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170˚ Thermostat


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18 replies to this topic

#1 Marck

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Posted 19 July 2005 - 08:25 PM

Can somebody give me a link or refer me to some place online that sells a 54mm 170˚ thermostat. I have tried all local places and even searched summitracing and jegs. I just want the engine to run a bit cooler and 160˚ would probably be over doing it.

#2 Gravityman

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Posted 19 July 2005 - 08:30 PM

As far as the thermostat goes all I can find is 180. Quick Q, do you have that sucker intercooled? that should help with the running temperatures.

#3 Marck

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Posted 19 July 2005 - 08:43 PM

VF11 turbo, wrx intercooler w/ BOV, hood scoop, WRX downpipe, and exhaust are coming up for my next mod. I am just planning ahead and thinking about thermostats because I am bored. Somebody from the board once told me that I have to get a 54mm 170˚ thermostat for a GM engine or something because they don't make them for Subarus. I looked all over the place for them and came up with nothing. I had places like NAPA, carquest, and kragen look up 170˚ thermostats in catalogs with no results. So I am wondering if they even exist for any car.

#4 Gravityman

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Posted 19 July 2005 - 09:13 PM

good luck!

#5 heep70

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Posted 19 July 2005 - 09:27 PM

I think I have a 160 at my house. I will check when I get home. Ford 460s use the same size thermastat. They offer a 160 for it. The only thing different is the passage hole is not offset. It still has the bleeder on the side.

#6 TahoeFerrari

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Posted 20 July 2005 - 04:28 AM

Try searching on the board for "small block chevy"

I recall seeing somewhere that small block chevies use 54 mm thermostats - same size as Subaru.

#7 heep70

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Posted 20 July 2005 - 10:01 AM

I must of thrown my 160 away or I put it that very safe place that nobody will ever find it :-\ .


I looked at one of my other Ford therms and it is a 54mm, but there is no bleeder. I guess if you do get one from a chevy or a Ford then you might want to drill a small bleeder in it.

#8 archemitis

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Posted 20 July 2005 - 04:54 PM

thats too damn cold.

#9 NorthWet

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Posted 20 July 2005 - 05:13 PM

thats too damn cold.

I totally agree, but they didn't ask for our advice so I didn't give them any. :rolleyes: It just means that there will be more 192s for me.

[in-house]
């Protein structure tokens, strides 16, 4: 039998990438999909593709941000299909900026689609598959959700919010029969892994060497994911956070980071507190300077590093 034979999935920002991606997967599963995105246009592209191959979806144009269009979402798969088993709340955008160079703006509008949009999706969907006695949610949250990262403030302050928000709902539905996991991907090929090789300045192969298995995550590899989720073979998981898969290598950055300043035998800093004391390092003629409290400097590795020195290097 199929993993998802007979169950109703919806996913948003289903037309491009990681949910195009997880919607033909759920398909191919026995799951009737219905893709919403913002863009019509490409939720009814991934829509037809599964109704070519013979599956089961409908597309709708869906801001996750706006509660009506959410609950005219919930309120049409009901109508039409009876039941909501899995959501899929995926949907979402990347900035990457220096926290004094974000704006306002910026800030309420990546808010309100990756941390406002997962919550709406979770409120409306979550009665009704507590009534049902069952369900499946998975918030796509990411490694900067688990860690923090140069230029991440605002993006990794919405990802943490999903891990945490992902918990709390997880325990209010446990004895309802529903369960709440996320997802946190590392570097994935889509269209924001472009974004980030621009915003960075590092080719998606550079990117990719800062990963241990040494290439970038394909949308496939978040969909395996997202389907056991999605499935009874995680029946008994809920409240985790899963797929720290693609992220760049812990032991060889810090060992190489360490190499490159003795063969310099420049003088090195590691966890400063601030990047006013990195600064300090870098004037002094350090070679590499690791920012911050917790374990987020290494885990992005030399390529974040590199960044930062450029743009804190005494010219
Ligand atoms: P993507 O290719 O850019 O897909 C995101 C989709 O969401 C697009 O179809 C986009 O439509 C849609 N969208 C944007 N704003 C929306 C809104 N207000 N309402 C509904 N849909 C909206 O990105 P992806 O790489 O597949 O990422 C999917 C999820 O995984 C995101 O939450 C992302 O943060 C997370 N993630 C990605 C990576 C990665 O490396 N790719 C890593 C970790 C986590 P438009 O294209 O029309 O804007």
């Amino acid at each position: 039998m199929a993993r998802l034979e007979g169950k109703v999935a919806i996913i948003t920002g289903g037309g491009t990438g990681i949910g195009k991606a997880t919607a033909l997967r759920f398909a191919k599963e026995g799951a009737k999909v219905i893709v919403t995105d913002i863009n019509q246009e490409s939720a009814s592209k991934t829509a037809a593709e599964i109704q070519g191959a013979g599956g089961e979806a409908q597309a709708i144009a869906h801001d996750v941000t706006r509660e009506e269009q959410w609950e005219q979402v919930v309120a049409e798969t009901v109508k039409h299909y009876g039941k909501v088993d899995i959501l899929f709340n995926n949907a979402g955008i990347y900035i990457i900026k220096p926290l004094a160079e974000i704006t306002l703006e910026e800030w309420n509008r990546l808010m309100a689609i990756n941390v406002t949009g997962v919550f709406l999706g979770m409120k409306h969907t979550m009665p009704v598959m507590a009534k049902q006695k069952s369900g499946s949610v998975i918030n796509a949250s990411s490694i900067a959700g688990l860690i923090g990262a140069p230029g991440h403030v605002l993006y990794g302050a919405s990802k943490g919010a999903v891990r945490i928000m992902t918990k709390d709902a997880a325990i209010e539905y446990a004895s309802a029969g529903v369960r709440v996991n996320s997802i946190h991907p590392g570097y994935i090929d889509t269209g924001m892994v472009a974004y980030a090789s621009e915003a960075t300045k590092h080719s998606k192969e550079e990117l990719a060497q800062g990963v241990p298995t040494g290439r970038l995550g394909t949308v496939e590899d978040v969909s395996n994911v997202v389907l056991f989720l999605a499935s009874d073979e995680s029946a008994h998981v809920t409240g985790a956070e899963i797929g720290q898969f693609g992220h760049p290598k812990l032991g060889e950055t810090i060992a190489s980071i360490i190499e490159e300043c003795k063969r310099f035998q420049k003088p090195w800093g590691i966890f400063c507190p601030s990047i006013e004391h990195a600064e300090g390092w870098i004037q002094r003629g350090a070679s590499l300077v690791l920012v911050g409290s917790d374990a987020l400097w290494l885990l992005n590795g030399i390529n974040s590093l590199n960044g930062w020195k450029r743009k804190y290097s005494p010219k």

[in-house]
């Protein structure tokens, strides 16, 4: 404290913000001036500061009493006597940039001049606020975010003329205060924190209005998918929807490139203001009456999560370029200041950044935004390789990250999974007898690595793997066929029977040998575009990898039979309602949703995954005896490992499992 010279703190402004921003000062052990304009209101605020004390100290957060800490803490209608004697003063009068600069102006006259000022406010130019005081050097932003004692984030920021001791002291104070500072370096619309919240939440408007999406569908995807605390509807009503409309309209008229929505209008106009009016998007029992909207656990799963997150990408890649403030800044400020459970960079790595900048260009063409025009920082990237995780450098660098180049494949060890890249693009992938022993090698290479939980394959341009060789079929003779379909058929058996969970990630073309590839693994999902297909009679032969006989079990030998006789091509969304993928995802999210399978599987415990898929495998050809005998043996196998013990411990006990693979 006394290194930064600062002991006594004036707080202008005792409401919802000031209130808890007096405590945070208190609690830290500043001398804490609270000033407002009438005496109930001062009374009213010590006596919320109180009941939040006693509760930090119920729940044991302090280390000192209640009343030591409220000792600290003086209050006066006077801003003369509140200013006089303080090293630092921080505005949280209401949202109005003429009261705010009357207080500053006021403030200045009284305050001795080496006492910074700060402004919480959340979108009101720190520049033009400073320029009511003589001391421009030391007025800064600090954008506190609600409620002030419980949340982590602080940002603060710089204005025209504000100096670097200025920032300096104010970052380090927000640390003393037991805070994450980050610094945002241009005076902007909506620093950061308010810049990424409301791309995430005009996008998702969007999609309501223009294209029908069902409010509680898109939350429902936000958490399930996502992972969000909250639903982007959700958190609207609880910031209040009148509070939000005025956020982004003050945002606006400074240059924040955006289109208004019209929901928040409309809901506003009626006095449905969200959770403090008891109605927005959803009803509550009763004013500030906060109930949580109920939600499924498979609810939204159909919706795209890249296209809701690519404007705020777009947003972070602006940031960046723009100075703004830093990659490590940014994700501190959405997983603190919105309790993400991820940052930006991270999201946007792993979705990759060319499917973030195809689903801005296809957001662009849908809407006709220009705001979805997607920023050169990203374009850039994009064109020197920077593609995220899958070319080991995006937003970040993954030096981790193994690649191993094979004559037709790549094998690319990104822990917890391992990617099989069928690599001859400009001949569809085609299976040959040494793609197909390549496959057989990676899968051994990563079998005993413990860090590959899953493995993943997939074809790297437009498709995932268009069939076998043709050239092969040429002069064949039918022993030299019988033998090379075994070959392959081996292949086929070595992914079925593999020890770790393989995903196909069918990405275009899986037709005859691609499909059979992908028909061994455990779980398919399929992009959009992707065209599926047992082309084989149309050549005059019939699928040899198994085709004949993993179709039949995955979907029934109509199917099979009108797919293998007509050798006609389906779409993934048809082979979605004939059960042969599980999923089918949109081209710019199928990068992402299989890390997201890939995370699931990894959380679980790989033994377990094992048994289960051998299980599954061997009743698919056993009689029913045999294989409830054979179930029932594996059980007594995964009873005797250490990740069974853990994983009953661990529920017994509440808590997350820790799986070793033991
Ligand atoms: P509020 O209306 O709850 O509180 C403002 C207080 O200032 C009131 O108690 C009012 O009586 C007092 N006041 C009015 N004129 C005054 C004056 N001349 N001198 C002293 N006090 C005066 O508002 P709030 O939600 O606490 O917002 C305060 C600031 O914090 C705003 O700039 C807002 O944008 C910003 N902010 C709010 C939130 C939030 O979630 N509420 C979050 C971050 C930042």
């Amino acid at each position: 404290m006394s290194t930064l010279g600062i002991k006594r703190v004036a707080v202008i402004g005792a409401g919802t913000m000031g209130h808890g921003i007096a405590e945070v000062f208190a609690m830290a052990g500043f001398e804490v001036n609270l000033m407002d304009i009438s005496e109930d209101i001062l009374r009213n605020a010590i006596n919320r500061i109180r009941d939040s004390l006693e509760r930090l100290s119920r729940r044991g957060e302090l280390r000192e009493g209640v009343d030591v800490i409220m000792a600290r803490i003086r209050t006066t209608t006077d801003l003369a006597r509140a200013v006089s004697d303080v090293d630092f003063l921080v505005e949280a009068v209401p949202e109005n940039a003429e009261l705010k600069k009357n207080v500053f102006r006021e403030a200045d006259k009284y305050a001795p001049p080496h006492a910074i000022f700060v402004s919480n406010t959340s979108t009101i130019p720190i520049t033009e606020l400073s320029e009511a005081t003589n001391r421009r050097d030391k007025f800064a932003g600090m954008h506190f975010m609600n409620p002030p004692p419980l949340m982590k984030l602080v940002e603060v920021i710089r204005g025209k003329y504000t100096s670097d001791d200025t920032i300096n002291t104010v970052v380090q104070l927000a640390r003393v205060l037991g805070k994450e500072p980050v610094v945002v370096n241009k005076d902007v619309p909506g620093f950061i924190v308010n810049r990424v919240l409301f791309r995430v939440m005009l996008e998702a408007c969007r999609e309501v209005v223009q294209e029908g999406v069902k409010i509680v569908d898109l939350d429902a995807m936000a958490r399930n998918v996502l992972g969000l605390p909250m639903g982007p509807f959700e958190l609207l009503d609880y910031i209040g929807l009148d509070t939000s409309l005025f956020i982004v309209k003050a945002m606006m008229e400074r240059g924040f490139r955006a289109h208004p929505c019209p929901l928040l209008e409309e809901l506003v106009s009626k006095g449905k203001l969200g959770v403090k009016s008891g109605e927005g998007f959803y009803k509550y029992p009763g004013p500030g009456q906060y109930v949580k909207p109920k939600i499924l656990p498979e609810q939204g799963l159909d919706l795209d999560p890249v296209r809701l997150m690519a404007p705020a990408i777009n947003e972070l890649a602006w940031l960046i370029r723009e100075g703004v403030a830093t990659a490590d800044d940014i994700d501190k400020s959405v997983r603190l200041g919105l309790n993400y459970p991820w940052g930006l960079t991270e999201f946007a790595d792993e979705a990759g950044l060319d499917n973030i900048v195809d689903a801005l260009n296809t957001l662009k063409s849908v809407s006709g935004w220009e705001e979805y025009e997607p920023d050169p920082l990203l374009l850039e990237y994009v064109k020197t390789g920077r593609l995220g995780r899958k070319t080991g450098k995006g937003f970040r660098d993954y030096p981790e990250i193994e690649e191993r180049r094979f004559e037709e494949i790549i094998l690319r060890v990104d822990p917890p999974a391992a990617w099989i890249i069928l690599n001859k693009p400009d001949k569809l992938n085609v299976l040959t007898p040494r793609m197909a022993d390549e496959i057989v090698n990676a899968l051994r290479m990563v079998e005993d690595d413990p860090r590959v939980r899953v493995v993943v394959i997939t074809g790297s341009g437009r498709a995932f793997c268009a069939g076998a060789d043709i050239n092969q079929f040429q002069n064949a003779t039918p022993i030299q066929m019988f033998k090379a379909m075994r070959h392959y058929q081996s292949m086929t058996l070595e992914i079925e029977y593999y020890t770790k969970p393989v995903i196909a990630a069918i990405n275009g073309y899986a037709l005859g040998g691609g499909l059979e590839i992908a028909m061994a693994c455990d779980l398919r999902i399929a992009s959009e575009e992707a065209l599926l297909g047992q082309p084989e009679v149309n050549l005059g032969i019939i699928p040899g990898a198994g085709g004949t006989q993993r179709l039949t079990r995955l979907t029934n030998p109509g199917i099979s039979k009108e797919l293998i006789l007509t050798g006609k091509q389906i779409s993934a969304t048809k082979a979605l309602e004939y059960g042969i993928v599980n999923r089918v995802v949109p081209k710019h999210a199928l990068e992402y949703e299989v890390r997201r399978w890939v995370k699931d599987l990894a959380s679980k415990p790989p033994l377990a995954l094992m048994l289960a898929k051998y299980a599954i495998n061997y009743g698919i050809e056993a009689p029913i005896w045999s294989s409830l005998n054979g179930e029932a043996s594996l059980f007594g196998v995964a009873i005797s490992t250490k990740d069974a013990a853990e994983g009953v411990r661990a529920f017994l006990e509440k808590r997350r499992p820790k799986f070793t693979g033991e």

NAPA shows 160degree thermostats for various Chevys. Also shows 180s and nothing inbetween.

#10 4WDFrenzy

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Posted 21 July 2005 - 05:53 AM

Try searching on the board for "small block chevy"

I recall seeing somewhere that small block chevies use 54 mm thermostats - same size as Subaru.


Well, here is my 2 cents(from experience). Yes a small block Chevy thermostat will fit. I have a 180 in my GL-10. It works considerably better than the stock 192. I'm pretty sure since the coolant runs through the intake manifold(OEM configuration), running the 192 thermostat is going to rob you of power down the line due to excess heating of the intake charge. 180 is the way to go. Any colder and it'll probably be doing more harm than good.

Patrick

#11 4WDFrenzy

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Posted 21 July 2005 - 05:54 AM

thats too damn cold.


Maybe where you live.:grin: Mine is a necessity since my car is in Texas. 100 degree weather, bumper-to-bumper, stop and go traffic will just about kill a car! Especially a turbocharged car.

#12 NorthWet

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Posted 21 July 2005 - 11:39 AM

Maybe where you live.:grin: Mine is a necessity since my car is in Texas. 100 degree weather, bumper-to-bumper, stop and go traffic will just about kill a car! Especially a turbocharged car.

My final .02 before I leave you to your beliefs :) :

Thermostats do not control how hot an engine gets, it controls how cold it can stay. Lower temp t-stats are bandaids for inadequately functioning cooling systems.

The manifold heating provides its most effect at low gas flows (idle, part-throttle), and very little at high gas flows due to thermal conductivity properties of the thick aluminum. The difference in temp of the intake charge at full throttle between a 180 and 192 t-stat would be negligable.

#13 4WDFrenzy

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Posted 21 July 2005 - 08:53 PM

My final .02 before I leave you to your beliefs :) :

Thermostats do not control how hot an engine gets, it controls how cold it can stay. Lower temp t-stats are bandaids for inadequately functioning cooling systems.

The manifold heating provides its most effect at low gas flows (idle, part-throttle), and very little at high gas flows due to thermal conductivity properties of the thick aluminum. The difference in temp of the intake charge at full throttle between a 180 and 192 t-stat would be negligable.


Look, I'm not too sure what your problem is, but I'm not one to sit back and be picked at. If this message comes across as being rude, then you understand the way it was meant.

My car is in perfect running order. All components of my cooling system were working just fine with the 192 in it. I changed it because in case you didn't know, the cooler your engine runs, the less thermal stress is put on its components(also including: oil, coolant, turbocharger bearings, etc.). So don't try to give me some BS line about it not making a difference. It is better to be safe than sorry. Besides that, I have been modding cars for years. My Gl-10 was the first Subaru that I had ever owned and also the first turbo car. I have worked around turbo cars in the past and happen to know a thing or two about them. One of which is," if you're looking for power, heat is definatly not your friend." So if you're wanting to be all enviromentally friendly(which I happen to be), freakin' put a cat on the darn thing. That'll make a bigger difference in reducing emmissions than some stupid thermostat.